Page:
13 search results
Introduction to Character Foils
During this lesson, students will view video clips and read texts that have character foils examples. Students will complete a graphic organizer with evidence that supports their identification of foil characters. Once complete, students will use the information from the graphic organizer to discuss character foils.
Metacognitive Approaches to Student-based Learning
In this lesson, students will learn how to make complex inferences and draw conclusions about a work of literary fiction using a combination of text evidence and background knowledge. Using a graphic organizer and a short story, students will record both text evidence and their prior knowledge, and combine these elements to make an inference about the character.
After students watch a brief video introducing thesis statements, they will create a class thesis statement checklist, use a prompt to write a personal thesis, compare theirs to others in their group while working to craft and revise a group thesis to present to the class after participating in a Gallery Walk where they provide and incorporate revision suggestions.
Denotation and Connotation (English I Reading)
You will be able to distinguish between the denotative (dictionary) meaning of a word and its connotative (emotions or associations that are implied rather than literal) meaning.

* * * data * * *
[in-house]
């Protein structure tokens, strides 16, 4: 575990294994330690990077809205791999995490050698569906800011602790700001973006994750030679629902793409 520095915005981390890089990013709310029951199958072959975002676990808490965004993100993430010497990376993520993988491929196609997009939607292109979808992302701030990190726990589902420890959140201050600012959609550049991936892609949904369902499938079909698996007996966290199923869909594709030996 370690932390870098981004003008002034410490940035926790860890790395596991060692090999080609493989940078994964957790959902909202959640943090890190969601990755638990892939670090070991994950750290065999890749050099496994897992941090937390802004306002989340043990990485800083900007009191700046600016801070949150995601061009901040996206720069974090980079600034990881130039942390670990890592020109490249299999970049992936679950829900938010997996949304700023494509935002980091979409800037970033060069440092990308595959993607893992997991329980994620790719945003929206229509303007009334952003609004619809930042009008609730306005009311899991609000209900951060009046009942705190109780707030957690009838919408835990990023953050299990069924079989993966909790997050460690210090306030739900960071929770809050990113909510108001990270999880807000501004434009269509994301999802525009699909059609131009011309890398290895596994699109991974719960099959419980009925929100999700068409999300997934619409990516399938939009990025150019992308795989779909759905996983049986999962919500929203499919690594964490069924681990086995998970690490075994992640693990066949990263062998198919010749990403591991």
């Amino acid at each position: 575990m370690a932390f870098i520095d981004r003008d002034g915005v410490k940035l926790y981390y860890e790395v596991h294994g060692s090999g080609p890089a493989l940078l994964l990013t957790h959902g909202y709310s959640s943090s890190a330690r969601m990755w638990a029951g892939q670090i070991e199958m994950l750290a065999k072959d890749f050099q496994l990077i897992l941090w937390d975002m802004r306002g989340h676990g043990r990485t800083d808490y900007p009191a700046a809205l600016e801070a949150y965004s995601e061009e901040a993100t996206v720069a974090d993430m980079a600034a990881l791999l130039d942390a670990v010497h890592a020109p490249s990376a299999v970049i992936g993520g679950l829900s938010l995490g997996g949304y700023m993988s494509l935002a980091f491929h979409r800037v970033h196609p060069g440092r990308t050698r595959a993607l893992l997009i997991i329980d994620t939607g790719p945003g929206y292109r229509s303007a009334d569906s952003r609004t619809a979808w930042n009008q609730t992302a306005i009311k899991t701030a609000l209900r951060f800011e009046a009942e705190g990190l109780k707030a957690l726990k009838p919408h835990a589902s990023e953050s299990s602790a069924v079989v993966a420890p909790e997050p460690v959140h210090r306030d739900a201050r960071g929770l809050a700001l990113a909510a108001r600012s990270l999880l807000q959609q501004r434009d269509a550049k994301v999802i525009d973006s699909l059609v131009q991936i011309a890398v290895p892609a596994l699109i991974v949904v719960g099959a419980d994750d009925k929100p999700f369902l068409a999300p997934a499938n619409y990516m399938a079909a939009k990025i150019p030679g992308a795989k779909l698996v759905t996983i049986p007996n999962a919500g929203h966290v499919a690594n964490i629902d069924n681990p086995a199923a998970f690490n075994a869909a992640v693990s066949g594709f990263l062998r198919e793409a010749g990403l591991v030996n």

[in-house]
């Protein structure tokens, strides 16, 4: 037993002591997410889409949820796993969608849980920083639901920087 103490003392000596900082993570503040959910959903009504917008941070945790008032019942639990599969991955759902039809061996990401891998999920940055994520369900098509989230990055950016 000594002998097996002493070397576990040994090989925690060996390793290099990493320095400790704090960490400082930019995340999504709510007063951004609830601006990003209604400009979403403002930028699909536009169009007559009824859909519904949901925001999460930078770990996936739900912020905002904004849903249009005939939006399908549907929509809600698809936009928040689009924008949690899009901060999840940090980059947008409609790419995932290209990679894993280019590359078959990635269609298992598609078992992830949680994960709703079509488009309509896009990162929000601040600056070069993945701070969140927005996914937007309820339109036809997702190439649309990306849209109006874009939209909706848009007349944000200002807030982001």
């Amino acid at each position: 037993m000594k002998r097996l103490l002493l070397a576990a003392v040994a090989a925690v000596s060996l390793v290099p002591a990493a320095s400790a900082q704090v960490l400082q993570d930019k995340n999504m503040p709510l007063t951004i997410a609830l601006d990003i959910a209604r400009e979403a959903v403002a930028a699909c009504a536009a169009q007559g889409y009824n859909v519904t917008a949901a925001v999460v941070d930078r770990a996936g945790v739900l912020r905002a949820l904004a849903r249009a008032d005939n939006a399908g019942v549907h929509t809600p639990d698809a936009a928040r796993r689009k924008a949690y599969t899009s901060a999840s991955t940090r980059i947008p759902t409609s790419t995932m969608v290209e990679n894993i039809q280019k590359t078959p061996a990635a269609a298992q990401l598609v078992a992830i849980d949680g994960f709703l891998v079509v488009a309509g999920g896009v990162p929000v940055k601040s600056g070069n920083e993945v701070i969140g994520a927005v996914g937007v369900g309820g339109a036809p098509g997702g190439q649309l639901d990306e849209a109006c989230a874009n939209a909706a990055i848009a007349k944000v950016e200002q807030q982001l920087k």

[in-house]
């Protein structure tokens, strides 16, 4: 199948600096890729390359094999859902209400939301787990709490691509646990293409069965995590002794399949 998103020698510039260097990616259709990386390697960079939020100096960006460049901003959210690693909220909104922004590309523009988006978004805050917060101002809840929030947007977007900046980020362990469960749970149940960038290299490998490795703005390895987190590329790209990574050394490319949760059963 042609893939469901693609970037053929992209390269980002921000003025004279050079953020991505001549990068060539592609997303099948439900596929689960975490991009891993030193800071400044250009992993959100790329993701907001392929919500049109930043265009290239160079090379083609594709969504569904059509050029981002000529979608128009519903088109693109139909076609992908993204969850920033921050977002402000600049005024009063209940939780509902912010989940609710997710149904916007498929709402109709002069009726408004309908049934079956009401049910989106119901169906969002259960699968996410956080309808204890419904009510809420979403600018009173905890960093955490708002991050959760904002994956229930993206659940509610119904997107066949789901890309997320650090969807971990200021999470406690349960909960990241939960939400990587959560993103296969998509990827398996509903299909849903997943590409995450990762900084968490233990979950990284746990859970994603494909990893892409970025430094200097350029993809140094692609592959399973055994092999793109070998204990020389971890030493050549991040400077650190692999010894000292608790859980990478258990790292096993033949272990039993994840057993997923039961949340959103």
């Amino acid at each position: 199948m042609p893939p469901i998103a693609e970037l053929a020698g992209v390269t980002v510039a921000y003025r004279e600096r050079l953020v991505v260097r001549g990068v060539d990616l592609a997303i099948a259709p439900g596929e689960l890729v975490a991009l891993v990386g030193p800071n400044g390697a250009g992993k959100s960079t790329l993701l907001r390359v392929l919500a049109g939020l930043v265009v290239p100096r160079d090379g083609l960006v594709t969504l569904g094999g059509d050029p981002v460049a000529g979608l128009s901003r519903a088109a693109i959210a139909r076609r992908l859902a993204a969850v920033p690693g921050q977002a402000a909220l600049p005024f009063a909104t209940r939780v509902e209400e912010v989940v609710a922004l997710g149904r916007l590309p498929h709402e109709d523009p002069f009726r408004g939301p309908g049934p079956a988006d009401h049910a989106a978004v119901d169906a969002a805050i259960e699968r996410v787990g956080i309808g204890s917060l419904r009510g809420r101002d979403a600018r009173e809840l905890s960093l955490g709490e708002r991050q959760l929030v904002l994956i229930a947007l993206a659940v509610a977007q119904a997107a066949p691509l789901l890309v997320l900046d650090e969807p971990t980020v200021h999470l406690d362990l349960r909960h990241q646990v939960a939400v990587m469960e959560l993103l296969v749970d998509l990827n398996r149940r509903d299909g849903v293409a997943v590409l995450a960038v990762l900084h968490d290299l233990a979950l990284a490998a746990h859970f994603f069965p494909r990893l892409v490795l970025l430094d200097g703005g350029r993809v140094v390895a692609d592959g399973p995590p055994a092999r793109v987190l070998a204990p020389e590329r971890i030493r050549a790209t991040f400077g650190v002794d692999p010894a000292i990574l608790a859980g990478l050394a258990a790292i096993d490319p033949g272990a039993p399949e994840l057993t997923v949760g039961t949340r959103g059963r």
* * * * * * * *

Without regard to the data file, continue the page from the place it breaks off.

Linguistic Roots and Affixes (English 8 Reading)
You will be able to recognize linguistic roots and affixes to use in determining the meanings of academic English words and in other content areas.
The Magic of Words: Playing with Meaning
Students process the meaning of unknown words using a foldable that guides them through the stages of using context to predict definitions. In the first stage, students predict connotation and denotation of words in isolation. In the second stage, students read the same words used in a sentence to expose them to the word in context. In the third stage, students read the words in a passage, providing the greatest context. Students collaborate throughout the process, comparing and discussing differences in predicted meanings and connotations. Students ultimately compare their first, second, and third definitions to further understanding how context is important for word meaning.